The Union specifically contends that the County's assertions undercut the purpose of the Memorandum, which was to define how on-call employes could "become regular employees and members of the union, in particular through the accumulation of a special form of seniority." Beyond this, the Union argues that the County's assertions would cut off the contractual rights of outside agency employes, negating such an employe's right to County contributions to worker's compensation insurance and payroll taxes as well as the rights stated in the Memorandum itself. The Union concludes that the most persuasive view of the Memorandum is that Subsection 3 refers to "individuals not employed by the facility", not to individuals who are employes of another employer. The Union asserts that Subsection 3 requires the County to expand its pool of on-call employes, while the County's interpretation essentially seeks to circumvent this obligation. The Union concludes that the County can "hire three types of employees that are not regular fulltime or part-time employees": seasonal employes; temporary employes who work ninety days or less; and on-call employes. The Memorandum essentially establishes "a bridge between temporary and permanent employment" regarding on-call employes.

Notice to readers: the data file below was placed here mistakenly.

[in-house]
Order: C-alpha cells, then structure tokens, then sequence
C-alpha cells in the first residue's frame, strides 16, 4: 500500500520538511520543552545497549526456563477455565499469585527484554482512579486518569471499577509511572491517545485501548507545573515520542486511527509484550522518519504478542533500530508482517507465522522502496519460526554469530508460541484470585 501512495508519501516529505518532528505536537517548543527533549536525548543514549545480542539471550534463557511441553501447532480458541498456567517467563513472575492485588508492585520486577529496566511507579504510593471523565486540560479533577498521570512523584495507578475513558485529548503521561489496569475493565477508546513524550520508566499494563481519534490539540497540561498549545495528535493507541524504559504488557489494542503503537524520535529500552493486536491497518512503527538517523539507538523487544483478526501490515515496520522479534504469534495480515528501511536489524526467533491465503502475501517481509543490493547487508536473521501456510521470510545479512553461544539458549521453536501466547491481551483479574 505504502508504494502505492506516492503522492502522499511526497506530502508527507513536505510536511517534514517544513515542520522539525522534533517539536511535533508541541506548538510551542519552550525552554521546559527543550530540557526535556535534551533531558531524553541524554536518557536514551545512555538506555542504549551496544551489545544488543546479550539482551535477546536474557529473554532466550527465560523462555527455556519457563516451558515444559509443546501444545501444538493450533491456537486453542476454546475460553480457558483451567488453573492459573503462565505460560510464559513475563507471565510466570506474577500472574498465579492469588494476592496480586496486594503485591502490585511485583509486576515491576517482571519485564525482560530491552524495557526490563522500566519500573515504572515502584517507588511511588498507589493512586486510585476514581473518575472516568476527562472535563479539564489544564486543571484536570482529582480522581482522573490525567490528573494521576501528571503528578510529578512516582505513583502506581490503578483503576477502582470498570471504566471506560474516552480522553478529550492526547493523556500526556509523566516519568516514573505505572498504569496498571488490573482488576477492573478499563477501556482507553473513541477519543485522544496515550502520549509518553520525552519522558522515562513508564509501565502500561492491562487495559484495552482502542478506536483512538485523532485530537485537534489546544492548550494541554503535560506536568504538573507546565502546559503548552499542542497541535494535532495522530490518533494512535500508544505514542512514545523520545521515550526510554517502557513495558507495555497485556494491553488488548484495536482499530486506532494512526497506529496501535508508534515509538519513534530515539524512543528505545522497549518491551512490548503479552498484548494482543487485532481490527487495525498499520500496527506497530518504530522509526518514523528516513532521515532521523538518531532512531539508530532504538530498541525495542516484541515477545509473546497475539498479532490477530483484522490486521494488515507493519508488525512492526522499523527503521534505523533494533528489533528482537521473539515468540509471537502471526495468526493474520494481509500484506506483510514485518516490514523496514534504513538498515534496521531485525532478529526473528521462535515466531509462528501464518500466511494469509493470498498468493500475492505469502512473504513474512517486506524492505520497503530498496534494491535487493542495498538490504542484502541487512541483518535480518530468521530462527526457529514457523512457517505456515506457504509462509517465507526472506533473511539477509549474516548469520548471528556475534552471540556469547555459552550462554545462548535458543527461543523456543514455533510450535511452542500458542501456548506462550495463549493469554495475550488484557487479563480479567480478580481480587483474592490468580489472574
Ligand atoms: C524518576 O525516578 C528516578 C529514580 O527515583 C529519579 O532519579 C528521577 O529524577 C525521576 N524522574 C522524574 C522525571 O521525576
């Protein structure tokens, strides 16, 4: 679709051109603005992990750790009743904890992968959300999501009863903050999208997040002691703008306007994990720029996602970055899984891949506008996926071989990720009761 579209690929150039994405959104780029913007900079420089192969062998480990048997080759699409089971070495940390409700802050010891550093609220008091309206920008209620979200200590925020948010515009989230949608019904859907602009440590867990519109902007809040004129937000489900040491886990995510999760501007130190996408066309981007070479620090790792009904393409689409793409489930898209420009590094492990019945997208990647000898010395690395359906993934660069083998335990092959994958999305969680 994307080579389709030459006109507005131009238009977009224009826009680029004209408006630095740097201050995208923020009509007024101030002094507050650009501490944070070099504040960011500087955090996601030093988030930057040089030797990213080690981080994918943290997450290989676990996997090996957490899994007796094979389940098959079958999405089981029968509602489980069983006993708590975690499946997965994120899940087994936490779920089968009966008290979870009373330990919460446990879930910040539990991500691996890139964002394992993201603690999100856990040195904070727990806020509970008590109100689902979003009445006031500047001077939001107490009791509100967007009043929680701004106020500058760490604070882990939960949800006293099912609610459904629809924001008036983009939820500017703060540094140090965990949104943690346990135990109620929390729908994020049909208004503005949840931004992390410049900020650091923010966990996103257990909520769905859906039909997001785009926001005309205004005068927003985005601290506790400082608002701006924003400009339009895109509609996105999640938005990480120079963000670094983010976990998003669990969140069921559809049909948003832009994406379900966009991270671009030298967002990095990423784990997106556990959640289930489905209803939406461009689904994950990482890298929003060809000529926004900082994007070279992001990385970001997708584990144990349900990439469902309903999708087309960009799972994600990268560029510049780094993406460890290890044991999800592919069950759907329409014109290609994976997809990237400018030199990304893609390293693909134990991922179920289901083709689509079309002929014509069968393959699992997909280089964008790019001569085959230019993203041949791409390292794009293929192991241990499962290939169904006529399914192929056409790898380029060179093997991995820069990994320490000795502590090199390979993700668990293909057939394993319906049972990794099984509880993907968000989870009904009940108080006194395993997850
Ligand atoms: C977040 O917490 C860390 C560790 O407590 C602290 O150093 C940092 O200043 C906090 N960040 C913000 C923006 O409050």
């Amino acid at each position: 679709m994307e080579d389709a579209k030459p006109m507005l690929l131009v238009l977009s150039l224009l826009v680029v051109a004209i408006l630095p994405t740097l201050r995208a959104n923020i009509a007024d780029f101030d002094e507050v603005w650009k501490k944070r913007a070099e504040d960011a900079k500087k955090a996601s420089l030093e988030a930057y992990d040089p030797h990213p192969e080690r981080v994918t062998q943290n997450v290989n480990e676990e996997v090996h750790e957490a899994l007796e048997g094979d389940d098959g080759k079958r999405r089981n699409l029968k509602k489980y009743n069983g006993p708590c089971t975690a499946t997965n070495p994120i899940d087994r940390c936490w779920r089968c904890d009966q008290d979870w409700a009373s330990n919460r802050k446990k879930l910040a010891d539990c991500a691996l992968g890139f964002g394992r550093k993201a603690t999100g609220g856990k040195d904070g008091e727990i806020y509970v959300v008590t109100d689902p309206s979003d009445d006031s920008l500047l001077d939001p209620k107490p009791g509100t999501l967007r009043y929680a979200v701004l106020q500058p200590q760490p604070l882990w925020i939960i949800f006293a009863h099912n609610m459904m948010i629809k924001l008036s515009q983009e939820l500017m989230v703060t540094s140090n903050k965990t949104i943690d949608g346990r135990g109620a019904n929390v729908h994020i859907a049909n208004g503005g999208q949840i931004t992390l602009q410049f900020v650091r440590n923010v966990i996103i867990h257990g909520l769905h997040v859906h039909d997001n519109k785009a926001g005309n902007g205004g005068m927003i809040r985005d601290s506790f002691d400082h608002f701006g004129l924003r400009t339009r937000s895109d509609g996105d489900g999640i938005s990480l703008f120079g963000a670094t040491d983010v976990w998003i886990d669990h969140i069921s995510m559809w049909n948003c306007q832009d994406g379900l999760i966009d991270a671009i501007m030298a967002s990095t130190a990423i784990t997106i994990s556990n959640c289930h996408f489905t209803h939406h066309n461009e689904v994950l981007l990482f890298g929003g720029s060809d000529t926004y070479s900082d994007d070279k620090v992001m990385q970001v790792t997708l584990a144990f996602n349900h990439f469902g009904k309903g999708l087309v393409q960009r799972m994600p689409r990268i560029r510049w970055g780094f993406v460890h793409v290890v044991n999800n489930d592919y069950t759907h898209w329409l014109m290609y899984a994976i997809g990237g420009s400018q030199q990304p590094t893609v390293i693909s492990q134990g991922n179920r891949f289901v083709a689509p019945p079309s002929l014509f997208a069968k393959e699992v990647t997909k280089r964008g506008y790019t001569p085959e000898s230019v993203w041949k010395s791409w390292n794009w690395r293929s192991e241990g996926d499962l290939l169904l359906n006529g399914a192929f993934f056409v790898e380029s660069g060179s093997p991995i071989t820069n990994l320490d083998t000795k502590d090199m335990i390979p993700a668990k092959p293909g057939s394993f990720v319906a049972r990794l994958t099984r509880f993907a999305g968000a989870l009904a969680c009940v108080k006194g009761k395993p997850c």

The Union's next major line of argument is that the County did not have the contractual right to require employes to sign for all of the hours posted for a temporary vacancy. The Union contends that a number of employes could have absorbed part of the hours posted in the temporary vacancy, and that the use of an outside contractor did not assure the County that all of the available hours would be assumed. Here too, the Union contends that the ultimate problem is that the County has too small a pool of on-call employes. The Union stress that if the County's view of the Memorandum prevails, the County will have no incentive to expand that pool.
The Union then contends that the County assertion of past practice must be rejected. More specifically, the Union asserts that it received no notice of the past use of outside agencies, that such past usage may have been for hours that regular employes were scheduled to work, and that "(t)he Union could not grieve a practice that it was not aware of."
Because Article 1 does not specifically authorize the County to contract out for labor, the Union concludes that Article 3, read together with the Memorandum, govern this dispute. Because the Union's view of those provisions is the more persuasive, the Union concludes that "(t)he affected part-time employees in the Dietary Department should be made whole for their los(s)es in wages and benefits and the Center should be ordered to cease using . . . temporary agencies."